An inventory of all media center materials should be conducted at the end of every school year.
During inventory, materials (which include books, audio visual materials, and electronic equipment) will be checked for damage and for being outdated.
Materials that are damaged or outdated should be pulled and discarded.
The media specialist should keep note of the items being pulled if she/he feels these should be replaced in the next school year.
Any electronic equipment that needs to be cleaned should have this done before the next school year begins.
Lost or Damaged Materials Policy
The accountability for textbooks, library media materials, other instructional materials, and portable equipment, including but not limited to, laptops, camcorders, digital cameras, cell phones, pagers, PDAs, and PCs, purchased through public and/or school funds (instructional resources) is the responsibility of the person to whom these items are issued. For students, this means the student and his/her parent/guardian; for employees, this means the employee (District Property Replacement/Restitution, 2009).
The Official Code of Georgia Section 20-2-1013 stipulates provisions for the care of library books and media materials:
All textbooks, library books, and media materials purchased by local units of administration with state Quality Basic Education Program funds or any other means of acquisition shall remain the property of the local unit purchasing or acquiring them. Each local unit of administration shall establish such policies as it deems necessary for the care and protection of its textbooks, library books, and media materials as a condition to receiving all or part of the state contributed Quality Basic Education Program funds allotted to the local unit. Such policies may include any of the following sanctions against a pupil who fails or refuses to pay for a lost or damaged textbook, library book, or media material at the replacement cost:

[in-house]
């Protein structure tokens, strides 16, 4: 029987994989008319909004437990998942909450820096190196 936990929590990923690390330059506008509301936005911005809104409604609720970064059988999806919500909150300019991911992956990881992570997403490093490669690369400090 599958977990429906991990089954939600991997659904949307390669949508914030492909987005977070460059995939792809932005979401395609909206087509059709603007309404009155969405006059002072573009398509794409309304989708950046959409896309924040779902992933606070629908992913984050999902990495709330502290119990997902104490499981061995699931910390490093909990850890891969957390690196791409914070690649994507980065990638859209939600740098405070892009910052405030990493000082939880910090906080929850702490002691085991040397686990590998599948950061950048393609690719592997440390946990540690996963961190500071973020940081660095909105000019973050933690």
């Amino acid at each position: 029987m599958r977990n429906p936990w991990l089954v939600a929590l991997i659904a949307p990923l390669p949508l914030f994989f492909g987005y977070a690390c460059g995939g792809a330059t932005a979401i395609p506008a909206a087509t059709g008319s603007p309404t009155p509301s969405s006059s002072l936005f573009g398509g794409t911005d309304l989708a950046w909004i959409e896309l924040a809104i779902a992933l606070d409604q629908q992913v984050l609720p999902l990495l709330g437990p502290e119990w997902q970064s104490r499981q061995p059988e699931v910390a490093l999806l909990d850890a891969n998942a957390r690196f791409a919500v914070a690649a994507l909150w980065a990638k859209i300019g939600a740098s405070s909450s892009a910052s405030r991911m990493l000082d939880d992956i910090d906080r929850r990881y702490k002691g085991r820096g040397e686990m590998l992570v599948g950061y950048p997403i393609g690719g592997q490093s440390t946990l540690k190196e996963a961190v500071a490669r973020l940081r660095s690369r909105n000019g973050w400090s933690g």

(2) Withholding of all grade cards, diplomas, or certificates of progress until restitution is made (2011).
From time to time, books and other library media materials or equipment may become too damaged, worn, or dated to be of value to students and teachers. Library media specialists should make sure that these items are disposed of in a way that is properly documented and is fiscally and environmentally responsible. Library media specialists should also adhere to any specific requirements associated with the item's funding source and any other applicable policies set forth by the school board, the CCSD Financial Services division, or the local school administration.
Mending/ Repairing Policy
The importance of maintaining District resources is addressed in several Board Policies. The financial implication of proper property maintenance is addressed in Cobb County Board Administrative Rule ECAD; it states, “The purchase of instructional resources represents a significant expenditure of public funds each year in the . . . District” (District Property Replacement/Restitution, 2009)). Board Administrative Rule DN addresses Cobb’s ethical obligations to properly maintain materials. It reads, “The Cobb County School District (District) has a responsibility to uphold the public trust. Protections of District assets . . . purchased with public funds is one way the District seeks to uphold this trust (School Properties Disposition, 2010). Finally, Board Administrative Rule SD-8 charges the Superintendent with protecting the District’s assets in a manner that is “consistent with best business practices,” including ensuring that “[f]acilities and equipment are properly and sufficiently maintained” (Asset Protection, 2008).
VII. Definition and Scope of Technical Services Policy